William L. Shirer
The Rise and Fall of the Third Reich:
A History of Nazi Germany

In appreciating Berlin Diary, it surely helps to know the general outline of events in the 1930s, and the more the better. If you have read some histories, such as The Rise and Fall of the Third Reich itself, you already will know the generality of what is reported here. But therein lies the rub: we know what happened. This fine hindsight makes it harder, in some ways, entirely to answer how it happened. How could the Western democracies possibly have let the Nazi power grow and grow from triumph to triumph? Could not they sense the looming calamity and the millions upon millions of dead?

The answer is that no one could foresee it all, but there were indeed observers who could judge the trajectory of Nazi ambition from its earliest peacetime moves and recurring "peaceable" pronouncements. Shirer saw the danger and reported the facts to American readers and listeners as he learned them, as far as the censorship would allow. Winston S. Churchill in Britain stood essentially alone as a political figure warning of the Nazi danger from very early on, and was vilified for his efforts.

So Berlin Diary may serve as a corrective for our knowledge-in-hindsight: this is what events looked like at the time, to a sharp and thoughtful observer who was there.

Here's a sample, Shirer following the German army into Belgium on 20 May 1940:

7.45. Tongres. — Here for the first time we suddenly came across real devastation. A good part of the town through which we drove was smashed to pieces. Stuka dive-bombers and artillery, an officer explained. The railroad station was a shambles; obviously hit by Stukas. The railroad tracks all around torn and twisted; cars and locomotives derailed. One could — or could one? — imagine the consternation of the inhabitants. When they had gone to bed that Thursday night (May 9), Belgium had been at peace with the world, including Germany. At dawn on Friday the German bombers were levelling the station and town — the houses in which they had gone to bed so peacefully — to a charred mass of ruins. The town itself was absolutely deserted. Two or three hungry dogs nosed sadly about the ruins, apparently searching for water, food, and their masters.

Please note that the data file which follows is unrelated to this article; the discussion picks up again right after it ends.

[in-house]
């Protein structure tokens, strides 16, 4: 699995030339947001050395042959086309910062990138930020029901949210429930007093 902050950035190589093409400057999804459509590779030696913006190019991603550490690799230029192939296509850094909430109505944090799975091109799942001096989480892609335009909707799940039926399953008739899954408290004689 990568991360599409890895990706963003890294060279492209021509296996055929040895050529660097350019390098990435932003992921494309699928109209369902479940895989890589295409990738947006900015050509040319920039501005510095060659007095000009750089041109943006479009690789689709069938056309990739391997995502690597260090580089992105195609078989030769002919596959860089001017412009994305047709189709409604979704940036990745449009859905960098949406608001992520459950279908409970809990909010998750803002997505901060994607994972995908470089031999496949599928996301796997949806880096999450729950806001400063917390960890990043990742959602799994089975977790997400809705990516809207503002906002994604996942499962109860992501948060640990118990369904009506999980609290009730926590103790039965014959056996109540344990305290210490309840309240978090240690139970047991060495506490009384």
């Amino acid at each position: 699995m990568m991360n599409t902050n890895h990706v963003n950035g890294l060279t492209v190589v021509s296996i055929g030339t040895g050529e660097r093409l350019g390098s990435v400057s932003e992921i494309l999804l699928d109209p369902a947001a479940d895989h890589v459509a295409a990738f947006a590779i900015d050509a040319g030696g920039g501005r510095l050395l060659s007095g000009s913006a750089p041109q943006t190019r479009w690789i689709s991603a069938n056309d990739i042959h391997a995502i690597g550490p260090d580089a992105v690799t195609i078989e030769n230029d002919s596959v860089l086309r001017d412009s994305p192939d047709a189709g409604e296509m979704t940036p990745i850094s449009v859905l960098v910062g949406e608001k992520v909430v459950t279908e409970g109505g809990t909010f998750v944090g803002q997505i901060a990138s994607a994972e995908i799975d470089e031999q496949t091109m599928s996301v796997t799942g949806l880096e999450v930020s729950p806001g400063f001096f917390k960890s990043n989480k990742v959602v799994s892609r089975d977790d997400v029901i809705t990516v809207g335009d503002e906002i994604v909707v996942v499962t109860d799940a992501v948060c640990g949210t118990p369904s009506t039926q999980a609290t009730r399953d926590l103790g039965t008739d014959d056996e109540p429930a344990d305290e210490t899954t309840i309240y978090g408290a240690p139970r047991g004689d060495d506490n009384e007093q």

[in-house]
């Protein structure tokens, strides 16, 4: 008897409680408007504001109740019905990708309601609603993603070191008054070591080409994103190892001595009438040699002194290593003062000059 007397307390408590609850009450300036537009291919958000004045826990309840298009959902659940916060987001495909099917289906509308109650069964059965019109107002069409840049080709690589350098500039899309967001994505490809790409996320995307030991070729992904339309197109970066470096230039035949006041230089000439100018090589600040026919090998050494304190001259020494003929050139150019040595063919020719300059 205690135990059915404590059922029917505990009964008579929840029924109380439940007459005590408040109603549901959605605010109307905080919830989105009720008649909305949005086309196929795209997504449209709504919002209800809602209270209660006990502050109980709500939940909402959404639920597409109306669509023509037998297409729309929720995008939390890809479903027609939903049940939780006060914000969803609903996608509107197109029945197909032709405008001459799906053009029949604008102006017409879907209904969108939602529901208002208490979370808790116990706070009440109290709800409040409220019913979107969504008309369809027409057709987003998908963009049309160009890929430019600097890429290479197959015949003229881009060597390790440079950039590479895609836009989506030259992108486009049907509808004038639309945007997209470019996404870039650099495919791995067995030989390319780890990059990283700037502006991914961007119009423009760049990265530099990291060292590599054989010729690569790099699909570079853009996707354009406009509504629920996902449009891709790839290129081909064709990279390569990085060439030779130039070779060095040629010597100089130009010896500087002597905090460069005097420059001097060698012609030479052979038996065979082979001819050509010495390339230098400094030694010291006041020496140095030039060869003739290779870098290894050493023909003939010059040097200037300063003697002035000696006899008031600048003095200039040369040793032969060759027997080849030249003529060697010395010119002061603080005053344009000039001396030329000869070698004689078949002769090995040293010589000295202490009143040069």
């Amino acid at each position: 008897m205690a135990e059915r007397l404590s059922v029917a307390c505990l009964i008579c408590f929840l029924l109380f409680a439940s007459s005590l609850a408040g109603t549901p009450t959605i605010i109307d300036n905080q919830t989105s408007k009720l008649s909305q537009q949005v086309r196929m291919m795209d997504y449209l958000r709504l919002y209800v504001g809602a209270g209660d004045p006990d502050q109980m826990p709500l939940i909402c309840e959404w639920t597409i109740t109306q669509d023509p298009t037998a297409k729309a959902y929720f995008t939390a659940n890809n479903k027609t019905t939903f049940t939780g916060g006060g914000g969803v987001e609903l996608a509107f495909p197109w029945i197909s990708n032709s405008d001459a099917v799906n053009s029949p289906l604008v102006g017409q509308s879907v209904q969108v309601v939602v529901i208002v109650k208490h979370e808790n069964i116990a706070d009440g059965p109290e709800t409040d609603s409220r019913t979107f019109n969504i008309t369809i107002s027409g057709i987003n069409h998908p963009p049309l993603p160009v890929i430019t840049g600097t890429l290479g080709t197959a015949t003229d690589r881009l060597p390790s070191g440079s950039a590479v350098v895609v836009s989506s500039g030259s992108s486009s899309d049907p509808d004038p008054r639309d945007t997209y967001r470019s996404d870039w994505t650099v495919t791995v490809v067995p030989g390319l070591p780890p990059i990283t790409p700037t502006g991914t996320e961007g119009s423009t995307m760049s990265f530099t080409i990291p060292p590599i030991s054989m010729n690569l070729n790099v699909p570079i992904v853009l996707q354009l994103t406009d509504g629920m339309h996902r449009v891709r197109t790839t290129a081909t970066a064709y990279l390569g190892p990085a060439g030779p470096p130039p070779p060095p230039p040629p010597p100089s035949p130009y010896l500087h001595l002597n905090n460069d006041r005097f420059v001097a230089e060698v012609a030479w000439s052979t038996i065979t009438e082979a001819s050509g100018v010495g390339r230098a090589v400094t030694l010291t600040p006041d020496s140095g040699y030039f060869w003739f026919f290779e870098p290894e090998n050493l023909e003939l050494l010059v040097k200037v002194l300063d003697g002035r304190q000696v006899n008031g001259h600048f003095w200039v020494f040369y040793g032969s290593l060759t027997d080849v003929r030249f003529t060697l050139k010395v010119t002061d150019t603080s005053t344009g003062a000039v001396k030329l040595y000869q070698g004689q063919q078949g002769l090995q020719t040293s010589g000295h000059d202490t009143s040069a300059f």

And yet Shirer is able to keep his perspective rather well: Berlin, 1 May 1940:

Judging from the looks of the good burghers who thronged the Tiergarten today, the one wish in their hearts is for peace, and to hell with the victories. Still, I suppose this triumph in Norway will buck up morale, after the terrible winter. S., a veteran correspondent here, thinks every man, woman, and child in this country is a natural-born killer. Perhaps so. But today I noticed in the Tiergarten many of them feeding the squirrels and ducks — with their rationed bread.

Perhaps Shirer's neatest reportorial coup was being an eyewitness at the French surrender on 21 June 1940, when Hitler used the same railroad car in which Imperial Germany had signed the Armistice on 11 November 1918. Shirer's report scooped the official German announcement by hours.

William L. Shirer's Berlin Diary is a thoughtful account of momentous events, clearly told. Herein are events, and the attitudes that made them possible, which we should remember.


© 2012 Robert Wilfred Franson